The Dow Jones Industrial Average closed the week higher by around 280 points Thursday, shaking off a dismal weekly jobs number after the Federal Reserve announced $2.3 trillion in emergency programs to shore up the economy.
The S&P 500 and tech-heavy Nasdaq also saw gains on Thursday, with gains of close to 1.4 percent and 0.75 percent, respectively.
Thursday is the last trading day for Wall Street this week, as markets are closed Friday due to the holidays. The Dow and S&P are both up 12 percent for the week, while the Nasdaq has rallied by 10.5 percent. It was the best week for the S&P since 1974 and the best close for the Dow since March 10.
The positive news from the Fed came on the heels of brutal weekly data from the Department of Labor showed another 6.6 million Americans filed for first-time unemployment benefits, bringing the jobless total to more than 16 million in the past three weeks, or 10 percent of the nation's workforce.
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”The massive number of suddenly unemployed and furloughed Americans speaks to the urgency of our economic predicament, and the Federal Reserve is again responding in an equally massive way," said Greg McBride, chief financial analyst for Bankrate. “Desperate times call for desperate measures and the Federal Reserve is throwing out all the stops."
The Fed said the programs would include the Payroll Protection Program and other measures, and would be geared toward businesses with up to 10,000 employees and $2.5 billion in revenues for 2019.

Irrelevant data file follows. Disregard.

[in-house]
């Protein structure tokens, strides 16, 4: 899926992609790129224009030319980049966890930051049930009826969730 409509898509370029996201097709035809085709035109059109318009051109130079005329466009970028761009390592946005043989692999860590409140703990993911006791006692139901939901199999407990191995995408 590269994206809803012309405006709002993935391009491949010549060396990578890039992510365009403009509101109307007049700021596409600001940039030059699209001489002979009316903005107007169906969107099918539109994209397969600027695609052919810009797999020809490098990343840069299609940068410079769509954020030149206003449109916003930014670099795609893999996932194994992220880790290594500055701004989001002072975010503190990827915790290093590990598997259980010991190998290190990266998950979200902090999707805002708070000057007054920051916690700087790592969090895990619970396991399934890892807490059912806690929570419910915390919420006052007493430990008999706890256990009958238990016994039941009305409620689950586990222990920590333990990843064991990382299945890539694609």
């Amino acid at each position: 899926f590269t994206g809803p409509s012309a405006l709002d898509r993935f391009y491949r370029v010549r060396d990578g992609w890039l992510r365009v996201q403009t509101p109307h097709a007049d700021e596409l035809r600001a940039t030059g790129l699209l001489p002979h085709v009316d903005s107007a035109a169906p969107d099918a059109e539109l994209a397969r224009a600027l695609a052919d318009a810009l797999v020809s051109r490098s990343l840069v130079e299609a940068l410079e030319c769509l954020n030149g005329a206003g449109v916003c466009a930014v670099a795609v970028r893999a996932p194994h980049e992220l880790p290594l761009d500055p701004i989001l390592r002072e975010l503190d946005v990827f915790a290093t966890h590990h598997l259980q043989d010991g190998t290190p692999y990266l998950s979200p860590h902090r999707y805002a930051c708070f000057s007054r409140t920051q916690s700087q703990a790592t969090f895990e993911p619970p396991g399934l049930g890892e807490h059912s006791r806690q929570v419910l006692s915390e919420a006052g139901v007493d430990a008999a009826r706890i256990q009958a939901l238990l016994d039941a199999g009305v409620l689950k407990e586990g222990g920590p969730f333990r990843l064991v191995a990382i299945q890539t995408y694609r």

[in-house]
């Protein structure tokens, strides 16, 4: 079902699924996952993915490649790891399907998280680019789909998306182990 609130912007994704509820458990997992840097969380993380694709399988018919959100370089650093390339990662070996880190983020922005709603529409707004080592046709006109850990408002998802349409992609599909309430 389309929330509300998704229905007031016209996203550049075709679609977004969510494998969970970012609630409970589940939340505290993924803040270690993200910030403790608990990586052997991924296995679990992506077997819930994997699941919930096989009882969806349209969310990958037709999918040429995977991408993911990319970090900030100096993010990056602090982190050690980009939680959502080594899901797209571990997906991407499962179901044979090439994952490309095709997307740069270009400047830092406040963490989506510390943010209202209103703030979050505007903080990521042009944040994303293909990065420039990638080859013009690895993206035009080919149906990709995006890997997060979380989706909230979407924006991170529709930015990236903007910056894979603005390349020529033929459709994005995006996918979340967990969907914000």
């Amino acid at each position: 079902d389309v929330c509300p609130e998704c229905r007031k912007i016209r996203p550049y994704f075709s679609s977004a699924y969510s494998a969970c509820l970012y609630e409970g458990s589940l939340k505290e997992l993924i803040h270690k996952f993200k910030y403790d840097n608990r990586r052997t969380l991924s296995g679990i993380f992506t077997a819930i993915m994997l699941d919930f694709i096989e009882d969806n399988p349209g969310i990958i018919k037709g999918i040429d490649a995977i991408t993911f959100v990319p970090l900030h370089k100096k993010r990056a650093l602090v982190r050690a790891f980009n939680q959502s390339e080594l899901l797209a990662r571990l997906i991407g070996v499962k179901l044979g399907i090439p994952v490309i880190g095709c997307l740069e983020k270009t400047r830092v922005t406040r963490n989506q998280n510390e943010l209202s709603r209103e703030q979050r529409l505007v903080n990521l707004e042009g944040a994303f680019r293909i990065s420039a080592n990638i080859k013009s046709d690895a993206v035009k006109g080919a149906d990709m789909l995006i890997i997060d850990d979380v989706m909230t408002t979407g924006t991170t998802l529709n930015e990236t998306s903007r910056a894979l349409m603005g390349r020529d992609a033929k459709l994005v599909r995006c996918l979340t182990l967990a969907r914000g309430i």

“Our country’s highest priority must be to address this public health crisis, providing care for the ill and limiting the further spread of the virus,” Fed Chairman Jerome Powell said in a statement.
The slew of economic news comes as the White House more closely considers the timeline for reopening the millions of stores and businesses that have been shuttered since the pandemic took hold.
"It would be nice to open with a big bang,” President Donald Trump said Wednesday at a coronavirus task force news briefing, though he said he supported reopening the economy in phases, based on advice from health officials to hold off until the U.S. is "on the down side of the slope."
Oil prices jumped briefly on Thursday on reports that Saudi Arabia and Russia have reached a deal on production cuts at an emergency meeting between the Organization of the Petroleum Exporting Countries and its allies, known as OPEC+.
For more than a month now, Russia and Saudi Arabia have been engaged in a price war, which has destabilized the global oil market. G-20 energy ministers are set to meet on Friday, with Saudi Arabia presiding.
In Europe, finance ministers scheduled a second round of negotiations, having failed to agree on a $543 billion stimulus bill to mitigate the economic impact from the coronavirus. The impasse centers around how much northern states should contribute, since they have been less affected than southern countries such as Italy and Spain.
The struggle to reach agreement prompted European Central Bank President Christine Lagarde to urge resolution, saying, “If not all countries are cured, the others will suffer. Solidarity is in fact self-interest.”